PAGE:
Too many reasons why US intervention in Syria is problematic: US media
An article in the National Interest provides a set of arguments about why the US' intervention in Syria is a losing venture.
An article in the National Interest that US military presence in Syria should be "objectionable on constitutional, moral, and strategic grounds, yet it retains widespread bipartisan support in Congress and the foreign policy establishment." The article argues using a multitude of points how the ongoing US meddling in Syria is a losing project.
Slamming the intervention as becoming increasingly unjustifiable, the article argues that it is no coincidence that Washington has positioned its forces in northeastern Syria, where significant oil reserves are situated, mobilizing Kurdish militias to do the security work.
The article noted that the Kurdish-dominated Syrian Democratic Forces (SDF), backed by the US, is a critical client in the region, and is hardly even democratic. Not only is Washington's support for the so-called democratic forces problematic, but the presence of US troops is also causing difficulties with Turkey, which is a NATO ally.
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Last month, Turkey launched a round of airstrikes against what it described as "Kurdish targets" in Syria, with one attack coming about 300 meters far from a US military base. This led to the Pentagon filing complaints that the attacks were endangering their officers. The article writes that the last thing Biden's administration needs is a new round of tensions with Turkey due to Syria.
Slamming the US' policy to Syria as 'unwise', the article explained that Barack Obama's attempts to 'tie together' Saudi Arabia, Turkey and other regional powers to oust Syrian president Bashar Al-Assad should not become an extension in Biden's policy.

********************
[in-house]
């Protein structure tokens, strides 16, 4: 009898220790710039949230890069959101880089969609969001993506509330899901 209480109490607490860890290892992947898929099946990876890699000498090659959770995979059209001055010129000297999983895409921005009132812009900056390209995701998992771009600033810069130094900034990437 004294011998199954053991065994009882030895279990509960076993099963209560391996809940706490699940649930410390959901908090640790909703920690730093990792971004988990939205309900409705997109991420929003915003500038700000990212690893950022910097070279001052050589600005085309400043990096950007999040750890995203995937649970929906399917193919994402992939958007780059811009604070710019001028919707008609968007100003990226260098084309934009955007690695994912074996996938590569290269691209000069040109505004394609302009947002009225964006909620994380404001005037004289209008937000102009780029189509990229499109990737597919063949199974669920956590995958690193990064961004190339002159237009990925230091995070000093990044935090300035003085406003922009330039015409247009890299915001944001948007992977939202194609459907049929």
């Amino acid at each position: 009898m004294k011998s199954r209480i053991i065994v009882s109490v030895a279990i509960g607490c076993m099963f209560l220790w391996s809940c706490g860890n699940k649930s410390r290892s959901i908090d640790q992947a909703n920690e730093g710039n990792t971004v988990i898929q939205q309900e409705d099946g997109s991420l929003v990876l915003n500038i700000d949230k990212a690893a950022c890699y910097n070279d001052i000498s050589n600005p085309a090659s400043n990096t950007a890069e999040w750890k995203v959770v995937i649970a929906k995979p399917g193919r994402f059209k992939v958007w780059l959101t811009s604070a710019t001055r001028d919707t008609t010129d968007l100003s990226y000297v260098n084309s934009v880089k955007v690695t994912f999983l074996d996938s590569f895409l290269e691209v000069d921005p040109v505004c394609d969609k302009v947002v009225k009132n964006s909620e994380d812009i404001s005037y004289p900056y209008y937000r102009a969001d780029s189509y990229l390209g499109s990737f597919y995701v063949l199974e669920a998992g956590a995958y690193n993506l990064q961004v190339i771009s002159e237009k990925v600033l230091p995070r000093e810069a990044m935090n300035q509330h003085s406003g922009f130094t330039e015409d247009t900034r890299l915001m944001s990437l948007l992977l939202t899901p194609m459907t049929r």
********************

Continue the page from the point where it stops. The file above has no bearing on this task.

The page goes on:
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As tensions with Turkey grew, the intervention went on for land and oil, and other resources: Although Turkey was one of the nations in the region waging aggression against Syria, its president's enthusiasm faded drastically when it came to aligning itself with Washington's policies, which was to create opportunities for Kurdish separatists, which are considered terrorist by Ankara.
During Trump's term, Erdogan warned his administration to relocate US forces, which he did in October 2019 to clear the border area after Ankara decided to intervene militarily in the region. However, even with that concession, US troops faced Turkish artillery during the 2019 military operation.
It's worth noting that Congress has never authorized the Syrian intervention; however, "a bipartisan hawkish coalition, led by neoconservative Rep. Liz Cheney (R-WY), pushed through a resolution denouncing Trump for even considering a withdrawal of the illegal U.S. occupation force."
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What is more peculiar about US intervention in Syria is that although official accounts note that 500 American troops were stationed in Syria, evidence shows that the actual numbers swim between 2,000 and 4,000.
The article concludes by saying that under incumbent President Joe Biden, matters still aren't constitutional or coherent, and the war doesn't seem to stop. Matters even seem to get more dangerous - in October this year, Syrian Kurdish leaders are asking Washington for more.
"We must not lose sight of the growing, multiple perils in Washington’s Syria intervention," finalizes the piece.